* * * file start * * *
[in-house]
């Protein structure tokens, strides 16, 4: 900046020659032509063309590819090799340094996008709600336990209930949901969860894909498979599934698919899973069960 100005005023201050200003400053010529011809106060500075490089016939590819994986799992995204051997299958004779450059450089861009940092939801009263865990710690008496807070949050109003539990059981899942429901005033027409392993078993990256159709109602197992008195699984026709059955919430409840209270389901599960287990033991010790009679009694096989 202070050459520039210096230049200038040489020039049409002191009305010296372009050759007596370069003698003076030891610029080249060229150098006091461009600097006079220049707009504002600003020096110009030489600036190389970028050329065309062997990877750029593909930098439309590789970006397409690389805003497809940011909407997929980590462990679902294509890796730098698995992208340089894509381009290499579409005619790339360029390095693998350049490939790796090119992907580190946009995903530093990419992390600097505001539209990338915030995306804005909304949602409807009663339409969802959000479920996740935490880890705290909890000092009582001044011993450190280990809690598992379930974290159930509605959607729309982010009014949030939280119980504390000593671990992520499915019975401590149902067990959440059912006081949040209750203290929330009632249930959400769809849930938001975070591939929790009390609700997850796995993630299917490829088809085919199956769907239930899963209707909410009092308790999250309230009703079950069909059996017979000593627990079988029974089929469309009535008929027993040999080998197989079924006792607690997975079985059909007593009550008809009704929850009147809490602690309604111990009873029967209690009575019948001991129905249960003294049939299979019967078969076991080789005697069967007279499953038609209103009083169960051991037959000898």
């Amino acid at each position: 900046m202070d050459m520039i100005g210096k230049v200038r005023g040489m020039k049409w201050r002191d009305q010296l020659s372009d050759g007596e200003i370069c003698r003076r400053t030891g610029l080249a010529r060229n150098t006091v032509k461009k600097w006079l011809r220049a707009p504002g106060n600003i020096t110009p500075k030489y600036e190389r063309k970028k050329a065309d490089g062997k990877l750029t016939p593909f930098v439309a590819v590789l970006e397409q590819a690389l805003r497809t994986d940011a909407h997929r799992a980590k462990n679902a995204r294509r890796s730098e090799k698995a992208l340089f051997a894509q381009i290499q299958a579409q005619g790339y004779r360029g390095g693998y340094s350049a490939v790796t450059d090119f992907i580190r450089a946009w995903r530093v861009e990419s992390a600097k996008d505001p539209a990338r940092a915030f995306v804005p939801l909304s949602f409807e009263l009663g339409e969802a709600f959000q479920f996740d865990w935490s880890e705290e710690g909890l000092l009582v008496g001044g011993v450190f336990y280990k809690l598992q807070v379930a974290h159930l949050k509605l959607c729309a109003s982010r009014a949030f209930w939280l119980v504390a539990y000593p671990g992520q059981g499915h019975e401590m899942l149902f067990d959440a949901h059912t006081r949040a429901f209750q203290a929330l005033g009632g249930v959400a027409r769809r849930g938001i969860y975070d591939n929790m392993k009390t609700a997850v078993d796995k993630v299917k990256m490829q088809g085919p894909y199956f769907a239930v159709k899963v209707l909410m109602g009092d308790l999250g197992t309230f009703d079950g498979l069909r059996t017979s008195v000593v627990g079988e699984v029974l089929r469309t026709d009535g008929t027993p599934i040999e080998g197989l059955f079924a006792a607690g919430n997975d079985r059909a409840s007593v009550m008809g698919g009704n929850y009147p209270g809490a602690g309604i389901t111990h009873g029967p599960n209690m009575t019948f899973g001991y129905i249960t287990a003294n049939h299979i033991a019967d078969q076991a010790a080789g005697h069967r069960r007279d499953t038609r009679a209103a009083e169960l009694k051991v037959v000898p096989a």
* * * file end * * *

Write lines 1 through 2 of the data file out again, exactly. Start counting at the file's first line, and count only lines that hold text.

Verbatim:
[in-house]
């Protein structure tokens, strides 16, 4: 900046020659032509063309590819090799340094996008709600336990209930949901969860894909498979599934698919899973069960 100005005023201050200003400053010529011809106060500075490089016939590819994986799992995204051997299958004779450059450089861009940092939801009263865990710690008496807070949050109003539990059981899942429901005033027409392993078993990256159709109602197992008195699984026709059955919430409840209270389901599960287990033991010790009679009694096989 202070050459520039210096230049200038040489020039049409002191009305010296372009050759007596370069003698003076030891610029080249060229150098006091461009600097006079220049707009504002600003020096110009030489600036190389970028050329065309062997990877750029593909930098439309590789970006397409690389805003497809940011909407997929980590462990679902294509890796730098698995992208340089894509381009290499579409005619790339360029390095693998350049490939790796090119992907580190946009995903530093990419992390600097505001539209990338915030995306804005909304949602409807009663339409969802959000479920996740935490880890705290909890000092009582001044011993450190280990809690598992379930974290159930509605959607729309982010009014949030939280119980504390000593671990992520499915019975401590149902067990959440059912006081949040209750203290929330009632249930959400769809849930938001975070591939929790009390609700997850796995993630299917490829088809085919199956769907239930899963209707909410009092308790999250309230009703079950069909059996017979000593627990079988029974089929469309009535008929027993040999080998197989079924006792607690997975079985059909007593009550008809009704929850009147809490602690309604111990009873029967209690009575019948001991129905249960003294049939299979019967078969076991080789005697069967007279499953038609209103009083169960051991037959000898």